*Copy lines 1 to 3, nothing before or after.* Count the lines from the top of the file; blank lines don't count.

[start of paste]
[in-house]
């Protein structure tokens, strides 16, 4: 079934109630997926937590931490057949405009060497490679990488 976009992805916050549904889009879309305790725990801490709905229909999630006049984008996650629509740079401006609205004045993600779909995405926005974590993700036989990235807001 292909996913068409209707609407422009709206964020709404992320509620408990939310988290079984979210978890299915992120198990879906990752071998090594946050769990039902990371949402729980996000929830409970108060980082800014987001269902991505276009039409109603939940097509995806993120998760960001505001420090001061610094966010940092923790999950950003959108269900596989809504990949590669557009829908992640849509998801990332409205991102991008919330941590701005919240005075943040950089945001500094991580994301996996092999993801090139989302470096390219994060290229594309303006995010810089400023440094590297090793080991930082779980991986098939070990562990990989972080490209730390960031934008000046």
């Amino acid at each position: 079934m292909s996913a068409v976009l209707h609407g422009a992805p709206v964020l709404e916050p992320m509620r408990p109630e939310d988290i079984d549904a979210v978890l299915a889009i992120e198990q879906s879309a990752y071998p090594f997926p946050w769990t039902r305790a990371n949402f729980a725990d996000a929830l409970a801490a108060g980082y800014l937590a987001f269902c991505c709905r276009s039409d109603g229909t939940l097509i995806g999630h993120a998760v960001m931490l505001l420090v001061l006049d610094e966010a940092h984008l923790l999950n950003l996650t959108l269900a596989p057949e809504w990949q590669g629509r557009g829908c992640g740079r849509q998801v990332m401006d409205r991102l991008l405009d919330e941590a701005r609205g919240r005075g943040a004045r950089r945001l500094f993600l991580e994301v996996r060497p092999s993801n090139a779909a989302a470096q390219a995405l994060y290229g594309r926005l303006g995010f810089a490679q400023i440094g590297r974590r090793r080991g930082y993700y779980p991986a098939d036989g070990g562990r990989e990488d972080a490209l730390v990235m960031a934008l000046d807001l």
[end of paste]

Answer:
[in-house]
């Protein structure tokens, strides 16, 4: 079934109630997926937590931490057949405009060497490679990488 976009992805916050549904889009879309305790725990801490709905229909999630006049984008996650629509740079401006609205004045993600779909995405926005974590993700036989990235807001 292909996913068409209707609407422009709206964020709404992320509620408990939310988290079984979210978890299915992120198990879906990752071998090594946050769990039902990371949402729980996000929830409970108060980082800014987001269902991505276009039409109603939940097509995806993120998760960001505001420090001061610094966010940092923790999950950003959108269900596989809504990949590669557009829908992640849509998801990332409205991102991008919330941590701005919240005075943040950089945001500094991580994301996996092999993801090139989302470096390219994060290229594309303006995010810089400023440094590297090793080991930082779980991986098939070990562990990989972080490209730390960031934008000046």
């Amino acid at each position: 079934m292909s996913a068409v976009l209707h609407g422009a992805p709206v964020l709404e916050p992320m509620r408990p109630e939310d988290i079984d549904a979210v978890l299915a889009i992120e198990q879906s879309a990752y071998p090594f997926p946050w769990t039902r305790a990371n949402f729980a725990d996000a929830l409970a801490a108060g980082y800014l937590a987001f269902c991505c709905r276009s039409d109603g229909t939940l097509i995806g999630h993120a998760v960001m931490l505001l420090v001061l006049d610094e966010a940092h984008l923790l999950n950003l996650t959108l269900a596989p057949e809504w990949q590669g629509r557009g829908c992640g740079r849509q998801v990332m401006d409205r991102l991008l405009d919330e941590a701005r609205g919240r005075g943040a004045r950089r945001l500094f993600l991580e994301v996996r060497p092999s993801n090139a779909a989302a470096q390219a995405l994060y290229g594309r926005l303006g995010f810089a490679q400023i440094g590297r974590r090793r080991g930082y993700y779980p991986a098939d036989g070990g562990r990989e990488d972080a490209l730390v990235m960031a934008l000046d807001l």